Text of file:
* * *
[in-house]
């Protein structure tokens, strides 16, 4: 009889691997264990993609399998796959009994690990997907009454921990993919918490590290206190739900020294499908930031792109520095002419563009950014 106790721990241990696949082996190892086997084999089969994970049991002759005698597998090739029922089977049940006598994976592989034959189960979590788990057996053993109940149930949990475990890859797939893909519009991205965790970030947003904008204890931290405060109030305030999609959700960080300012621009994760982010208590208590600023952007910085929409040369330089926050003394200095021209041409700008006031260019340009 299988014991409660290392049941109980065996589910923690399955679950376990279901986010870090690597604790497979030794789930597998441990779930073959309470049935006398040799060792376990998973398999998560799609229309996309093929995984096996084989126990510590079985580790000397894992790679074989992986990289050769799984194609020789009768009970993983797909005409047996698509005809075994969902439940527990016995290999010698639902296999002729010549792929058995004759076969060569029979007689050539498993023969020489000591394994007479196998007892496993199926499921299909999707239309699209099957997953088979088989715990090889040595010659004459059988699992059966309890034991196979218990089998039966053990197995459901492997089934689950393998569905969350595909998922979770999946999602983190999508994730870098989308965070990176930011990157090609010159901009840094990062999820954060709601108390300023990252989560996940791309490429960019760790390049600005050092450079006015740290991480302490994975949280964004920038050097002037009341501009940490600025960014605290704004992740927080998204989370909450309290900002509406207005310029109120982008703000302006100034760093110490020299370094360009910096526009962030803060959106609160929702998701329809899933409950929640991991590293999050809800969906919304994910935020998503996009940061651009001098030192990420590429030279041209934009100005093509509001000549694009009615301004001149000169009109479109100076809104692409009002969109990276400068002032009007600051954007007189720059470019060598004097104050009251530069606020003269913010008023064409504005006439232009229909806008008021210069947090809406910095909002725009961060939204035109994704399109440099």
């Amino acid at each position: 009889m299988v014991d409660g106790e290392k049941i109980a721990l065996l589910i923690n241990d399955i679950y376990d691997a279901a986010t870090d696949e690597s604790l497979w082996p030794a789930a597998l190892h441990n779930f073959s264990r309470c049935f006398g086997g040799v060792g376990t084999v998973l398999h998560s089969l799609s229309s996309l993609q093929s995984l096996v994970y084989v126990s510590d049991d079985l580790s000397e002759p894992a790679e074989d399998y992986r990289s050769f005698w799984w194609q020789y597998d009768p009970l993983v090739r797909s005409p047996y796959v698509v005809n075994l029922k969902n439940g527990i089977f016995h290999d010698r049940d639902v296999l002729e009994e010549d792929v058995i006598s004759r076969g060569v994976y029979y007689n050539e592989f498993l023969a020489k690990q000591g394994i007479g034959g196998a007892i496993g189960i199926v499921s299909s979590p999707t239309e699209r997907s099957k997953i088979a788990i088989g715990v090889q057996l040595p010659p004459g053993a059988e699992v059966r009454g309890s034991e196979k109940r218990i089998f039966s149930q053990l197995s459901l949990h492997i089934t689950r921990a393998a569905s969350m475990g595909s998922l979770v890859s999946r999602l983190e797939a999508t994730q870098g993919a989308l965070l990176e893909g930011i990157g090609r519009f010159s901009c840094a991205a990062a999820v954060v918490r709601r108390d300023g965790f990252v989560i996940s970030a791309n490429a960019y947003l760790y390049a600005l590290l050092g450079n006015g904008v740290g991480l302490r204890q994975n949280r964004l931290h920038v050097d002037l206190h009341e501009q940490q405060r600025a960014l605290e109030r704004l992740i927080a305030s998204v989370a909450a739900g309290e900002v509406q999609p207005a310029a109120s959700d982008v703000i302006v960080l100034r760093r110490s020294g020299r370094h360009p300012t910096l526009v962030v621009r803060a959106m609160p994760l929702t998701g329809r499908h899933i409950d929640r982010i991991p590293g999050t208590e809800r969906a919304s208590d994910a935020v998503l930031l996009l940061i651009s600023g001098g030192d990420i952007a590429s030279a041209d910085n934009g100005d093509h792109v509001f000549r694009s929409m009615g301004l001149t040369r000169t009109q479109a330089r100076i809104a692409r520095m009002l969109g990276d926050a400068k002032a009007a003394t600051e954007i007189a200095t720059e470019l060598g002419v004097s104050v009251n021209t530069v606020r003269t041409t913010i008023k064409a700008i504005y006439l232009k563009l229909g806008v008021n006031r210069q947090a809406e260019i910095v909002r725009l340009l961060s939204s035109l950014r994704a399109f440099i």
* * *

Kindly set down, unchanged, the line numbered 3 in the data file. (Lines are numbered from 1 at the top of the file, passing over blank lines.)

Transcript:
């Amino acid at each position: 009889m299988v014991d409660g106790e290392k049941i109980a721990l065996l589910i923690n241990d399955i679950y376990d691997a279901a986010t870090d696949e690597s604790l497979w082996p030794a789930a597998l190892h441990n779930f073959s264990r309470c049935f006398g086997g040799v060792g376990t084999v998973l398999h998560s089969l799609s229309s996309l993609q093929s995984l096996v994970y084989v126990s510590d049991d079985l580790s000397e002759p894992a790679e074989d399998y992986r990289s050769f005698w799984w194609q020789y597998d009768p009970l993983v090739r797909s005409p047996y796959v698509v005809n075994l029922k969902n439940g527990i089977f016995h290999d010698r049940d639902v296999l002729e009994e010549d792929v058995i006598s004759r076969g060569v994976y029979y007689n050539e592989f498993l023969a020489k690990q000591g394994i007479g034959g196998a007892i496993g189960i199926v499921s299909s979590p999707t239309e699209r997907s099957k997953i088979a788990i088989g715990v090889q057996l040595p010659p004459g053993a059988e699992v059966r009454g309890s034991e196979k109940r218990i089998f039966s149930q053990l197995s459901l949990h492997i089934t689950r921990a393998a569905s969350m475990g595909s998922l979770v890859s999946r999602l983190e797939a999508t994730q870098g993919a989308l965070l990176e893909g930011i990157g090609r519009f010159s901009c840094a991205a990062a999820v954060v918490r709601r108390d300023g965790f990252v989560i996940s970030a791309n490429a960019y947003l760790y390049a600005l590290l050092g450079n006015g904008v740290g991480l302490r204890q994975n949280r964004l931290h920038v050097d002037l206190h009341e501009q940490q405060r600025a960014l605290e109030r704004l992740i927080a305030s998204v989370a909450a739900g309290e900002v509406q999609p207005a310029a109120s959700d982008v703000i302006v960080l100034r760093r110490s020294g020299r370094h360009p300012t910096l526009v962030v621009r803060a959106m609160p994760l929702t998701g329809r499908h899933i409950d929640r982010i991991p590293g999050t208590e809800r969906a919304s208590d994910a935020v998503l930031l996009l940061i651009s600023g001098g030192d990420i952007a590429s030279a041209d910085n934009g100005d093509h792109v509001f000549r694009s929409m009615g301004l001149t040369r000169t009109q479109a330089r100076i809104a692409r520095m009002l969109g990276d926050a400068k002032a009007a003394t600051e954007i007189a200095t720059e470019l060598g002419v004097s104050v009251n021209t530069v606020r003269t041409t913010i008023k064409a700008i504005y006439l232009k563009l229909g806008v008021n006031r210069q947090a809406e260019i910095v909002r725009l340009l961060s939204s035109l950014r994704a399109f440099i």